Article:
Tomato diseases starting to show up

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By Dennis Morgeson

If you have been out and about in your garden you have probably noticed that there are several diseases of plants beginning to rear their ugly heads after our warm, damp weather.  I have noticed this weekend that a little blight has started to show up on the bottom leaves of some of my tomato plants.  There are several diseases that can attack tomatoes, usually early blight is the leading problem this time of year, along with septoria leaf blight and some of the wilts such as Verticilium and Fusarium.  If your tomato plants start to yellow and wilt out of the blue and just up and die chances are you have one of the wilt diseases and actually there is nothing you can do now, the answer to that problem is cultivar selection, that is picking tomato varieties that are resistant to these diseases.  For this usually hybrids are the only way to go.

Now, as for the blights or leaf spot diseases there are actually a few things you can do.  First of all you need to keep soil from splashing onto the tomato stems and leaves.  With all the rain we have had lately there is really only one way to do this, mulch!  Whether it is plastic, bark, straw, or even grass clippings mulch will retain moisture, inhibit weed growth, and keep soil from splashing onto the leaves.  Many of our tomato diseases over winter in the soil and as soon as they come into contact with tomato tissue they start to grow.

Plant tomato plants where they get good air circulation.  Ideally you should be able to walk between plants.  This is not always an option when you have limited space however.  Some people like to sucker tomatoes, this might help increase air flow, however it will reduce leaf area for shading fruit and decrease the number of tomatoes.  I like a big harvest so I let my tomatoes grow as large as they want to.  If too much sun shines on a tomato fruit it will sunburn especially in hot dry weather.  This doesn’t happen to plants that aren’t suckered!

As soon as you notice a few spots on the leaves of tomatoes pick those leaves off.  Many people even pick the oldest lowest leaves off before a problem begins because they are usually going to be the first to develop a problem and these leaves usually aren’t doing much for the plant anyway.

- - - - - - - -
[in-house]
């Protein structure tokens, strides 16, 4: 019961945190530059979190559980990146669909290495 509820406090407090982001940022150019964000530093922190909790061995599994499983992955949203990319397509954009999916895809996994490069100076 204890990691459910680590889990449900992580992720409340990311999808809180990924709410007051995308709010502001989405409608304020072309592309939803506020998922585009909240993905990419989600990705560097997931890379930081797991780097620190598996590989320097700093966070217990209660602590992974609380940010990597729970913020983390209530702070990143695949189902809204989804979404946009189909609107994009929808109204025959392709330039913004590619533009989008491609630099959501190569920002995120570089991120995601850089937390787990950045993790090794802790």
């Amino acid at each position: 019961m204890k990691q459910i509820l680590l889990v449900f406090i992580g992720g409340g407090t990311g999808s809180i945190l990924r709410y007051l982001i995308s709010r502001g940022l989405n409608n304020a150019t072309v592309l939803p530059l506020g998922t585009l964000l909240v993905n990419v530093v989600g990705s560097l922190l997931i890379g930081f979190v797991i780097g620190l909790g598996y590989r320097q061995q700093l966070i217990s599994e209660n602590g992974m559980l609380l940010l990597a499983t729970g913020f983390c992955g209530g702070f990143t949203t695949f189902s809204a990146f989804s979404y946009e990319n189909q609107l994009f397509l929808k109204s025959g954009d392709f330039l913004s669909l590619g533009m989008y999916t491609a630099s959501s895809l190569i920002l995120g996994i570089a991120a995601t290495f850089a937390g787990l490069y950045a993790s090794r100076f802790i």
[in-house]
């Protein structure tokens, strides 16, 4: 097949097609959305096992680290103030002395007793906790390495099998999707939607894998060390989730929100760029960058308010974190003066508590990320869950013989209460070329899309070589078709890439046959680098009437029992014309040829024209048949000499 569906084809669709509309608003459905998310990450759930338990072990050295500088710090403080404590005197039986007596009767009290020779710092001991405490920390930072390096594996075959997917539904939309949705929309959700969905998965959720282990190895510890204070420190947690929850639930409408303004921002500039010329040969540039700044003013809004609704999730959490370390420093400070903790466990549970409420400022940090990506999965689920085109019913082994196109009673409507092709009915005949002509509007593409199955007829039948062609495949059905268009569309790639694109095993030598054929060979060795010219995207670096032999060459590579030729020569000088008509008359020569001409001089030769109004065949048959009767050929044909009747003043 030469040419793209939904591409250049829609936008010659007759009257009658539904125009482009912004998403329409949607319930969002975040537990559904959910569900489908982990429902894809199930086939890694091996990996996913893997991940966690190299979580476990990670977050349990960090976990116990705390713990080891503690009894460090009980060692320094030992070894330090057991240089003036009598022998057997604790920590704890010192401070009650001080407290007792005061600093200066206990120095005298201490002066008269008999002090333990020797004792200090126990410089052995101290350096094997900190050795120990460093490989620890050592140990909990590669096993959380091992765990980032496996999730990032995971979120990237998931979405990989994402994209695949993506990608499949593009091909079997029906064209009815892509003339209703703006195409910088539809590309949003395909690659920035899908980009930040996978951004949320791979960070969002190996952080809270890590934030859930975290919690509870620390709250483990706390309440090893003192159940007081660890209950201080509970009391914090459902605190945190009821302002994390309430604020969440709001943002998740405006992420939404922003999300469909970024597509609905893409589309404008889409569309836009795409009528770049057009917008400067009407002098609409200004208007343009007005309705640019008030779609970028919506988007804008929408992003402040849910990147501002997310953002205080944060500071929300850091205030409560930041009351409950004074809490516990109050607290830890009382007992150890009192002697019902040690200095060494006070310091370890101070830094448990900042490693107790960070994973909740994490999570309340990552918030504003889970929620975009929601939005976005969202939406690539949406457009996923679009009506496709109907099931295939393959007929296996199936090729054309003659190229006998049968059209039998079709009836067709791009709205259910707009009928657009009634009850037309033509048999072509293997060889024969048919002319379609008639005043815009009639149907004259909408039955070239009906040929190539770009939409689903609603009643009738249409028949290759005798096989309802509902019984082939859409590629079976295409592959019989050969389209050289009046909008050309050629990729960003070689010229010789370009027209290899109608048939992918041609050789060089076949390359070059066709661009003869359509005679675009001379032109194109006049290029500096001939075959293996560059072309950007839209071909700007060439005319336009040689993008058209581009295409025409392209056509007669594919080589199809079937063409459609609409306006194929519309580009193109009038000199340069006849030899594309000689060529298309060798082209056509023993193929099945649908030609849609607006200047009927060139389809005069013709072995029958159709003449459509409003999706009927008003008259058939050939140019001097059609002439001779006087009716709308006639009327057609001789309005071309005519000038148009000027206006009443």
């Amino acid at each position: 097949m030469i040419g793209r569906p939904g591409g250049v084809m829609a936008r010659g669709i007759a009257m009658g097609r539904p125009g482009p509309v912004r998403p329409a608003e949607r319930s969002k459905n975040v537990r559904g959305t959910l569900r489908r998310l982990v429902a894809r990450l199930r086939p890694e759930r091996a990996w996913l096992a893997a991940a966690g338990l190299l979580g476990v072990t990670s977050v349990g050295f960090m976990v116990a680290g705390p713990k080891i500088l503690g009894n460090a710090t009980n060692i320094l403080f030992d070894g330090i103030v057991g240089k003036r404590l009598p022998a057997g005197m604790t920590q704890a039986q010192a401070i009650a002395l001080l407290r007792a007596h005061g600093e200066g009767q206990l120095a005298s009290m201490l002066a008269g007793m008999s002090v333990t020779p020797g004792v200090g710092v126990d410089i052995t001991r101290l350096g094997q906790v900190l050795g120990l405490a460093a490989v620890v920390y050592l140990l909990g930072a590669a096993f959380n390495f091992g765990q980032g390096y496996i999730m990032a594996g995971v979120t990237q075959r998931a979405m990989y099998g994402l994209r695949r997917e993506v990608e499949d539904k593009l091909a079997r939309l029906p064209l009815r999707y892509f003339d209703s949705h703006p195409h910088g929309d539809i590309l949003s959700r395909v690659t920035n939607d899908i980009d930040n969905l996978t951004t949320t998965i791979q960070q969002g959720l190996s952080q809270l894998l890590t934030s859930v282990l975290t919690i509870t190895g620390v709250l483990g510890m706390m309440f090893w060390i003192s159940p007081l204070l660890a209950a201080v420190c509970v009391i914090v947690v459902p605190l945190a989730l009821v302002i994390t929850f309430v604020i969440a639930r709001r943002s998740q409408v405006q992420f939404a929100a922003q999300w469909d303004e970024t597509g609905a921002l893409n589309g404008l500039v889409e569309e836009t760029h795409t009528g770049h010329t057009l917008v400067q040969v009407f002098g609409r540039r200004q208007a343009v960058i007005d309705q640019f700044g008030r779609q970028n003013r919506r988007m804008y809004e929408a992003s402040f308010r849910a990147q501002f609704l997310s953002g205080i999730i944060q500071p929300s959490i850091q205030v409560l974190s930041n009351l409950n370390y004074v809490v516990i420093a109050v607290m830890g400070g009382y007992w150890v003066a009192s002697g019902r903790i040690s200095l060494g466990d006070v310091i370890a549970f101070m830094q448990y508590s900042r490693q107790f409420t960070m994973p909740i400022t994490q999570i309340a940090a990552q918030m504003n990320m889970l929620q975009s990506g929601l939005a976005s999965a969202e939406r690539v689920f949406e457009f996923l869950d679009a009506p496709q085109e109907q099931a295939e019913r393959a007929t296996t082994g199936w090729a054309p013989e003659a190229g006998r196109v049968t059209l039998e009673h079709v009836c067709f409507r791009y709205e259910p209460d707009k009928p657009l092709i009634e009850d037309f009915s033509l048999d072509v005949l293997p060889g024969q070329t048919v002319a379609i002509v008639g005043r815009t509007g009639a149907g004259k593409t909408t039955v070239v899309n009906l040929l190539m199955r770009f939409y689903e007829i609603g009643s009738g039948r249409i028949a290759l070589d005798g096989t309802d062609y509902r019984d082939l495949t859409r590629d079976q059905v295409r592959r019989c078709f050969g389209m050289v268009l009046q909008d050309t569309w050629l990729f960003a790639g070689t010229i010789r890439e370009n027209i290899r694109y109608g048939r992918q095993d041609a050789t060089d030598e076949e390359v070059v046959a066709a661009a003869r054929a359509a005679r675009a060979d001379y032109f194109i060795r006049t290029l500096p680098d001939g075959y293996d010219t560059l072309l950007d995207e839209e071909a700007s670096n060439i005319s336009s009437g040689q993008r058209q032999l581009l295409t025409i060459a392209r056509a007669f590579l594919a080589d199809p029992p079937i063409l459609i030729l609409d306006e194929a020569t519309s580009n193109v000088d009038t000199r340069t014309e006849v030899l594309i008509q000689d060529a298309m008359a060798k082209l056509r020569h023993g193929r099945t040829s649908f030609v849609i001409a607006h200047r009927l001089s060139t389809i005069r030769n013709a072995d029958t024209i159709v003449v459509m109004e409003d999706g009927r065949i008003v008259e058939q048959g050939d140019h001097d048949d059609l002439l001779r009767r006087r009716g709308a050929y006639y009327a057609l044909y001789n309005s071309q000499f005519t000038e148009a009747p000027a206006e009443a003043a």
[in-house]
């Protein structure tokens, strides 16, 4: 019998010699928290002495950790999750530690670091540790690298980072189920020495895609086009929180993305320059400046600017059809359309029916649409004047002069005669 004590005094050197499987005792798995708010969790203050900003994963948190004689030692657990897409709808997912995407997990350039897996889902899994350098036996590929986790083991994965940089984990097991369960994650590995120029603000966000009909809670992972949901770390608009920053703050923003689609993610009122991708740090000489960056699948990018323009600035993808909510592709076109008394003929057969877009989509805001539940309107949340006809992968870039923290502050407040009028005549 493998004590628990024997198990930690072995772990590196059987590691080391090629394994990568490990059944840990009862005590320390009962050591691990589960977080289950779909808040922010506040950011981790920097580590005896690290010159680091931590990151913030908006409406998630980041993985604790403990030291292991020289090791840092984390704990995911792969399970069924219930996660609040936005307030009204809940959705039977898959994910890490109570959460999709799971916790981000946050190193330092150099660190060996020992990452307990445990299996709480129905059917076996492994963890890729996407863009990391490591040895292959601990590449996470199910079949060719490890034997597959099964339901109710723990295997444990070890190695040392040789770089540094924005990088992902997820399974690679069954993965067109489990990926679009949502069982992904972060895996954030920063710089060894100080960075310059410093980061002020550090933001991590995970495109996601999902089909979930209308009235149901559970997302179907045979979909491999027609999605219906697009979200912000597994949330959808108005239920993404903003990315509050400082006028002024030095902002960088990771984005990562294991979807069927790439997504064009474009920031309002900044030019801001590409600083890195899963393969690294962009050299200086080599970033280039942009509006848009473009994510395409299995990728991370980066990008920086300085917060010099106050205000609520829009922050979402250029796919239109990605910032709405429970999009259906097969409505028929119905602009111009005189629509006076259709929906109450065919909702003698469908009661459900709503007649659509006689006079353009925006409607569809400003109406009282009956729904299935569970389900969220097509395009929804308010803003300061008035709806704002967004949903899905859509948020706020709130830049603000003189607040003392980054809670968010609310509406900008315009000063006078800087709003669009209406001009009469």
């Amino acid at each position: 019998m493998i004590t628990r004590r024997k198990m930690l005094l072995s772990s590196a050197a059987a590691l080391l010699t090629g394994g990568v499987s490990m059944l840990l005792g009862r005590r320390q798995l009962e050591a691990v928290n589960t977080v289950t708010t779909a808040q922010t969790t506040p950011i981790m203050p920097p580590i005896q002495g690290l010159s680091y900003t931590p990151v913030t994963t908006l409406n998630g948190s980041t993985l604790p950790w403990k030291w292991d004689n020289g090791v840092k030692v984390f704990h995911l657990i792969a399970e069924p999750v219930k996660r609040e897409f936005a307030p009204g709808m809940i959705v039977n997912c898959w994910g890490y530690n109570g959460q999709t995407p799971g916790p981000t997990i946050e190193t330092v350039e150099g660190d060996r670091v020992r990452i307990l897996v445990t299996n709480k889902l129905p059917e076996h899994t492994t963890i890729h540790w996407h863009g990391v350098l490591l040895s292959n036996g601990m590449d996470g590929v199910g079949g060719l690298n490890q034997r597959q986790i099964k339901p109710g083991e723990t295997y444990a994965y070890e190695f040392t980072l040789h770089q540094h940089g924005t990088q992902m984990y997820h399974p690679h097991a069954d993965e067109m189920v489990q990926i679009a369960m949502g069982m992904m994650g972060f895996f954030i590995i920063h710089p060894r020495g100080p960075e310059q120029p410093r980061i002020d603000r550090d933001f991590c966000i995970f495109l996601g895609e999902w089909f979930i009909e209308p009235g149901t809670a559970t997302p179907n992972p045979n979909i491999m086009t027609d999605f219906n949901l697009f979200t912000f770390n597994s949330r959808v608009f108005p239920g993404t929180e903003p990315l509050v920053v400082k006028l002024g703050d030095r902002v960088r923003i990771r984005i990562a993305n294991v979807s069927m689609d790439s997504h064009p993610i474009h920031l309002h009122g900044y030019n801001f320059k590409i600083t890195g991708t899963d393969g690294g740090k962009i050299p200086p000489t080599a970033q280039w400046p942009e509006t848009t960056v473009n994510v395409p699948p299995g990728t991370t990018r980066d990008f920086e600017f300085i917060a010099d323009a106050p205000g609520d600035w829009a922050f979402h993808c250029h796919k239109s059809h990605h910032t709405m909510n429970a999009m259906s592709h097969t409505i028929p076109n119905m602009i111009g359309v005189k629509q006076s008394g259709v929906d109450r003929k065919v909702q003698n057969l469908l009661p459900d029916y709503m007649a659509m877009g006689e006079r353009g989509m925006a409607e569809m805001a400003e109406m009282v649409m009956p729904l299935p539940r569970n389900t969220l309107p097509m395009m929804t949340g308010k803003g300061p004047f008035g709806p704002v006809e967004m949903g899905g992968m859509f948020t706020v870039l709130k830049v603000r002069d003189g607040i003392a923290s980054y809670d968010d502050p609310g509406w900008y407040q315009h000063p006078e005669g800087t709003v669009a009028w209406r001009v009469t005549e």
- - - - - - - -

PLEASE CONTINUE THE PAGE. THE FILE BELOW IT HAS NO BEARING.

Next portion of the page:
When you water tomatoes don’t overhead water.  The longer tomato tissue is wet the more chance there is that a disease can infect the leaves.  Many of the fungal diseases need excess water on the leaves to actually start growing.  Use soaker hoses under mulch.  This will conserve water because there will be less evaporation, it will put the water directly on the roots, and the plants will get water without getting the leaves wet.

The last thing you can do to combat diseases on tomatoes is fungicides.  I tell people all that time that fungicides will not keep their tomatoes from getting disease but it will reduce the amount of disease damage and give you healthier productive plants later into the season.  However, no matter what you do you will have some if not a lot of disease problems on your tomato plants regardless of what you do.  Personally I have found that a few sprays of fungicides allows me to get larger harvests for longer which allows me to have more tomatoes to can and eat!  Fungicides for tomatoes are protectant fungicides only; this means that you must spray all surfaces of the tomato plant to reduce the amount of disease pressure.  Fungicides labeled for tomatoes include daconil, mancozeb, maneb, and captan.  Personally I like the first three more than captan which can cause some foliar burn in hot dry weather.

If you have any questions about tomatoes, give me a call at the extension office at 336-7741.